• The Case of Einstein's Violin, Navillus Press (2007), ISBN 9780967783086
  • Oregon's Greatest Natural Disasters, Navillus Press (2008), ISBN 9780981570105
  • Oregon: Pacific Coast to Wallowa Mountains, USA, Imus Geographics (2008), ISBN 9780966534535
  • 100 Hikes/Travel Guide: Eastern Oregon, Navillus Press (2008), ISBN 9780967783093
  • Atlas of Oregon Wilderness, Navillus Press (2009), ISBN 9780981570129
  • 100 Hikes/Travel Guide: Oregon Coast and Coast Range, Navillus Press (2009), ISBN 9780981570112
  • Trails of Crater Lake National Park & Oregon Caves National Monument, Navillus Press (2010), ISBN 9780981570150
  • The Ship in the Hill, Navillus Press (2011), ISBN 9781452419640
  • Oregon Favorites: Trails and Tales, Navillus Press (2011), ISBN 9780981570167
  • The Case of D.B. Cooper's Parachute, Navillus Press (2012), ISBN 9780981570181
  • Oregon Variations: Stories, Navillus Press (2014), ISBN 9781939312044


  1. ^ a b c d e f g h i j k l m n o "William L. Sullivan", Oregon Adventures, Navillus Press, www.oregonhiking.com, Eugene, Oregon, accessed 15 December 2014.
  2. ^ a b c d e f g h i Richard, Terry, "Oregon's Walking Guidebook", The Oregonian, Portland, Oregon, 11 August 1999, p. F1.(subscription required)
  3. ^ a b c d e f g h "William L. Sullivan—Outstanding Service to Oregon Award" Archived 7 January 2017 at the Wayback Machine, School of Architecture and Allied Arts, University of Oregon, Eugene, Oregon, 4 June 2014.
  4. ^ a b c d Richard, Terry, "Take a hike, with these books", The Oregonian, Portland, Oregon, 12 December 2009.
  5. ^ a b c "Hiking Oregon's History", introduction for slide show presentation by William L. Sullivan, Oregon Adventures, Navillus Press, www.oregonhiking.com, Eugene, Oregon, accessed 15 December 2014.
  6. ^ a b c d Witty, Jim, "Sullivan Releases Updated Edition", The Bulletin, Bend, Oregon, 19 April 2006.(subscription required)
  7. ^ Sullivan, William L., "About the Author," Hiking Oregon's History, Navillus Press, Eugene, Oregon, 2000, p. 320.
  8. ^ "William L. Sullivan", Amazon.com Inc, www.amazon.com, Seattle, Oregon, accessed 15 December 2015.
  9. ^ "State Library Board Honors Bill Sullivan", Library Board News, Oregon State Library News Letter (Volume 18, Issue 5), Oregon State Library, May 2008.
  10. ^ "Roster of Members", Round Table Club of Eugene, Eugene, Oregon, accessed 10 October 2016.
  11. ^ "Officers", Round Table Club of Eugene, Eugene, Oregon, accessed 10 October 2016.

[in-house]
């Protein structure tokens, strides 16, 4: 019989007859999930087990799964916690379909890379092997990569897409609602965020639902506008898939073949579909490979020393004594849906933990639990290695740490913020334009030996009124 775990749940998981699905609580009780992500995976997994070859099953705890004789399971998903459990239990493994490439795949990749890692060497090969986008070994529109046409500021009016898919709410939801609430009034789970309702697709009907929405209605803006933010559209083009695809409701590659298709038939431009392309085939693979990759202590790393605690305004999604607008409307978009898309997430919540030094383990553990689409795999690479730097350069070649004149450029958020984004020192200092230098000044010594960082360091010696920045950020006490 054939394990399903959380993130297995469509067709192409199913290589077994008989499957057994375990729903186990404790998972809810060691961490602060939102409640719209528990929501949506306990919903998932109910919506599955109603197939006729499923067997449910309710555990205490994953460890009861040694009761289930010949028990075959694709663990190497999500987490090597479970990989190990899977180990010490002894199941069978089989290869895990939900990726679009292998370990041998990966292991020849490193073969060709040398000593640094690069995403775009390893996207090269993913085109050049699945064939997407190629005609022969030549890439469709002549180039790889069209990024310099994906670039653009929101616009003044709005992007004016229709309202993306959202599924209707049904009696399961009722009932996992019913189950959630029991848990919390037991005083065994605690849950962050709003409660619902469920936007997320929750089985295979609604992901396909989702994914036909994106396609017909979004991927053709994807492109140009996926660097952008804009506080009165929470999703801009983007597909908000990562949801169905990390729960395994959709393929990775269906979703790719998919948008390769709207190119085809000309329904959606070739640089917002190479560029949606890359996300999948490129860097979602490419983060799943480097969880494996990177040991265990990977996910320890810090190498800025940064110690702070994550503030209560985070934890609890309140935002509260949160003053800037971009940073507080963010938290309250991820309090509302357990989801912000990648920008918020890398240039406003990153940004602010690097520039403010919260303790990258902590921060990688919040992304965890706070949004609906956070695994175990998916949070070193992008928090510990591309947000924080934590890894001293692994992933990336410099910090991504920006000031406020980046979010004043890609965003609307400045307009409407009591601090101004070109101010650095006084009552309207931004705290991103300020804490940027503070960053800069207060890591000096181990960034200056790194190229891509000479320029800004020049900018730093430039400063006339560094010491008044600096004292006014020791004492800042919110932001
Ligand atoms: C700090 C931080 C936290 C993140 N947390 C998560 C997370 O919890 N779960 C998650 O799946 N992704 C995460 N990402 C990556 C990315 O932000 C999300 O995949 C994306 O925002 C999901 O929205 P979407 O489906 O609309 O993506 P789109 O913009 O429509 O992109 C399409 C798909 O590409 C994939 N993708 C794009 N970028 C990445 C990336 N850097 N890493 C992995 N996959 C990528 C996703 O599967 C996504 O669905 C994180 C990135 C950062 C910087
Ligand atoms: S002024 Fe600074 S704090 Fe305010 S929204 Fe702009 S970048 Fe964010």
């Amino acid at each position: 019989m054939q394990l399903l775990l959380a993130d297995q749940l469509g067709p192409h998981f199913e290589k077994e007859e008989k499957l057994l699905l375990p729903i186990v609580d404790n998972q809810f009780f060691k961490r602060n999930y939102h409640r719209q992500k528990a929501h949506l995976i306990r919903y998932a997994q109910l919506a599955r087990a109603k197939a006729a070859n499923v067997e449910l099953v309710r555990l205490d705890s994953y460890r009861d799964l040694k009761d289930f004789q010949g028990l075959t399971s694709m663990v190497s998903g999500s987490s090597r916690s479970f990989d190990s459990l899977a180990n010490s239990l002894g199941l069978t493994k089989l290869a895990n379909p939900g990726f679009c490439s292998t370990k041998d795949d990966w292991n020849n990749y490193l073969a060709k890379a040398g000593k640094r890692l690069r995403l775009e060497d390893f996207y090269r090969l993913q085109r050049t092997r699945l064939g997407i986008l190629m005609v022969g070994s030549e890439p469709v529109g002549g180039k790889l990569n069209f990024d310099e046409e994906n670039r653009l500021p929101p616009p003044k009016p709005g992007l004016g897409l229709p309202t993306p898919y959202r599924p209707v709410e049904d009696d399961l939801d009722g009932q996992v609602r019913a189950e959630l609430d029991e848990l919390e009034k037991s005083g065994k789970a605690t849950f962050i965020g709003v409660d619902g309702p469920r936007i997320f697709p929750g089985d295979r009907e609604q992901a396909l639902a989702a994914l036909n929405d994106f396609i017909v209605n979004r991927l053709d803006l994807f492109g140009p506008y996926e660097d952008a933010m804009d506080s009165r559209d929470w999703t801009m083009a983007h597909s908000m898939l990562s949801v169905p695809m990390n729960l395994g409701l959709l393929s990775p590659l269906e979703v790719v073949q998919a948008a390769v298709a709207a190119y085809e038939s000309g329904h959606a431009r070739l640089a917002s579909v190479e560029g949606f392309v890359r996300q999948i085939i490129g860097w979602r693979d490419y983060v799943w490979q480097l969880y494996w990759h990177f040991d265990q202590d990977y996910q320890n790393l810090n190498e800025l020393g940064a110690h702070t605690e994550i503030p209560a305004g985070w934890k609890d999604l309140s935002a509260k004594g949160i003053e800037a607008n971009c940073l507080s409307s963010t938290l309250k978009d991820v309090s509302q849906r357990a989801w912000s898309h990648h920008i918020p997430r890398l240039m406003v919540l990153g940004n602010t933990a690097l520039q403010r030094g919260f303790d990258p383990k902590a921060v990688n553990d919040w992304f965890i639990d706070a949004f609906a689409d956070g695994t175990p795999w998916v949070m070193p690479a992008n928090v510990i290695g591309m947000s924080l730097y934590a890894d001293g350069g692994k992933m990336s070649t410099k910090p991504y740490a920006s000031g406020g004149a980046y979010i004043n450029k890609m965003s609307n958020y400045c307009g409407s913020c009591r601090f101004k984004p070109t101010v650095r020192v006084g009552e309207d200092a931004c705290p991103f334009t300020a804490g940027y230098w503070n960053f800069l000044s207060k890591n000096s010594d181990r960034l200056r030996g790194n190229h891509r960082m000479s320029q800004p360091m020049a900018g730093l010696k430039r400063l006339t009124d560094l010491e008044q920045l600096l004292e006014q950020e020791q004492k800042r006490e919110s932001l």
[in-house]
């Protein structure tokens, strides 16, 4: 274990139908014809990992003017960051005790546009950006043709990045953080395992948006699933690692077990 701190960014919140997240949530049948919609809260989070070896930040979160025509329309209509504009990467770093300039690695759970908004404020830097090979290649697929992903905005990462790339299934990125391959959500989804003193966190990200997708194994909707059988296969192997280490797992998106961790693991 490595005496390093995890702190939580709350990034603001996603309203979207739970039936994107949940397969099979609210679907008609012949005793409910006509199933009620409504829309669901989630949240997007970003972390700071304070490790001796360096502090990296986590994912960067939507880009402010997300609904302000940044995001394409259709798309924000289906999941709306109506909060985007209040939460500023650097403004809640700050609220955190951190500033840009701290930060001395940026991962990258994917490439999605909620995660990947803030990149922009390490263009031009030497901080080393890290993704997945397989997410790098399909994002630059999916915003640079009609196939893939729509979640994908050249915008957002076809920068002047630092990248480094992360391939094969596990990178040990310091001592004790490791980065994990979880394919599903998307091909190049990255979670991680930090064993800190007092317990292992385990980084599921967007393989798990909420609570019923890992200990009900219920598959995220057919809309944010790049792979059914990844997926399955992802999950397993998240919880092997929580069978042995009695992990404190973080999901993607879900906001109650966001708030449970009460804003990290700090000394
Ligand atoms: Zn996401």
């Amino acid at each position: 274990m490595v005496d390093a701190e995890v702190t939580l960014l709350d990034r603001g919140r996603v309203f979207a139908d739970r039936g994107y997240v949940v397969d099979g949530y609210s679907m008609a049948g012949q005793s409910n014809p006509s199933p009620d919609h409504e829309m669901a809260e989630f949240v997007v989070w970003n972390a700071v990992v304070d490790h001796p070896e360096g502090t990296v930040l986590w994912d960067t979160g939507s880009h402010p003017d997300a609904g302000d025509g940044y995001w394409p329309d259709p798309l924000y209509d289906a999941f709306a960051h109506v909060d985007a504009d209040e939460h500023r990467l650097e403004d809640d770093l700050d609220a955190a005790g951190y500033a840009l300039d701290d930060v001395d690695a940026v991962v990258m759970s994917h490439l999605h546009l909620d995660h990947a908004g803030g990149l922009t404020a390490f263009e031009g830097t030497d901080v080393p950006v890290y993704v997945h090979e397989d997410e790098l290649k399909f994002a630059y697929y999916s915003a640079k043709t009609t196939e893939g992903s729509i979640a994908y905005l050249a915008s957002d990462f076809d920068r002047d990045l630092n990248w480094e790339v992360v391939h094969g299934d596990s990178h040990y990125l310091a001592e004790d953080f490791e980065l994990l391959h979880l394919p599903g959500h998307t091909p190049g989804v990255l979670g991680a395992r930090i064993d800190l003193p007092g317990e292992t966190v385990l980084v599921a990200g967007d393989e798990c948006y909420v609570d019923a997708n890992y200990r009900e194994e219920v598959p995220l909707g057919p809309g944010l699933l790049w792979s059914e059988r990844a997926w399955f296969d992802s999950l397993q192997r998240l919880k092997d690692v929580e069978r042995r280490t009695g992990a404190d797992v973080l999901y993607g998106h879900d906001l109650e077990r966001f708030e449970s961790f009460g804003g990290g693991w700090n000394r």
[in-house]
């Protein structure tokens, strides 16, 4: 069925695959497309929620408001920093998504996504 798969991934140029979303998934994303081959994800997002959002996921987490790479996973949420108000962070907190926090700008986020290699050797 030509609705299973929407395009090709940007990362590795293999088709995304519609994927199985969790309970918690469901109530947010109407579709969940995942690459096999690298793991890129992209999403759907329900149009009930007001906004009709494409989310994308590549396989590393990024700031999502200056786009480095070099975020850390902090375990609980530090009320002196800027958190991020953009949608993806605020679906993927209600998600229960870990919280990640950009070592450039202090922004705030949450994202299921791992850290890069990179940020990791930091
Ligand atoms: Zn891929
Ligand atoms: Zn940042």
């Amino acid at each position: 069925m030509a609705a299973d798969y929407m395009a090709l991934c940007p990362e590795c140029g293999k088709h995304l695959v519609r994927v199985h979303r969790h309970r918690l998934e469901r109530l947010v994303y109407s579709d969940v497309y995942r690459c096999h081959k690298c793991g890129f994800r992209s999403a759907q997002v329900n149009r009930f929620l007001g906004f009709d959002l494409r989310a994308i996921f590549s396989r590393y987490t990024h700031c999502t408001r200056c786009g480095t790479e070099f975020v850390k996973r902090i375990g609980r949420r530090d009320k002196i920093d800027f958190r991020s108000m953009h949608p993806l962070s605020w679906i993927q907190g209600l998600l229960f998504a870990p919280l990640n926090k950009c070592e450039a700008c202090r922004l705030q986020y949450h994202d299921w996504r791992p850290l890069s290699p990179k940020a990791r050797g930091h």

12. ^ a b Sullivan, William L., Listening for Coyote, first published by William Morrow and Company, New York City, New York, 1988, title page & Prologue.
  13. ^ a b "Hiking and Oregon for the Curious with William L. Sullivan", Visit Bend, Bend Visitor Center, Bend, Oregon, 10 May 2014.
  14. ^ "Popular Central Oregon hike writer in Bend, La Pine", The Bulletin, Bend, Oregon, 2 May 2015, p. D1.
  15. ^ "Adventures around Crater Lake with William Sullivan", Oregon Wild, Portland, Oregon, www.oregonwild.org accessed 15 October 2016.
  16. ^ a b c d e f "Sullivan, William L.", Oregon Authors, Oregon Authors Information Clearinghouse, Oregon Library Association and Oregon Center for the Book, La Grande, Oregon, accessed 11 October 2016.
  17. ^ "Award Honors Archaeologist", The Oregonian, Portland, Oregon, 4 October 1989, p. E1.(subscription required)
  18. ^ "Award Winners and Finalists: Literary Nonfiction, 1989", Oregon Book Awards and Fellowships, Literary Arts, Portland, Oregon, accessed 10 October 2016.
  19. ^ "Oregon Lit: 200 Years, 100 Books", The Oregonian, Portland, Oregon, 20 February 2005, p. D7.(subscription required)
  20. ^ "One Hundred Books, 1800–2000", Literary Oregon, Oregon Cultural Heritage Commission, Portland, Oregon, accessed 10 October 2016.
  21. ^ a b "Books by William L. Sullivan", www.goodreads.com, Goodreads Inc., San Francisco, California, accessed on 6 November 2016.
  22. ^ Schneider, Katie "Eugene's William L. Sullivan is the author of a popular series", The Oregonian, Portland, Oregon, 6 May 2007, p. 12.(subscription required)
  23. ^ Hart, Melissa, "A fresh take on an old crime: A review of The Case of D.B. Cooper's Parachute", High Country News, Paonia, Colorado, 15 April 2013.

External links[edit]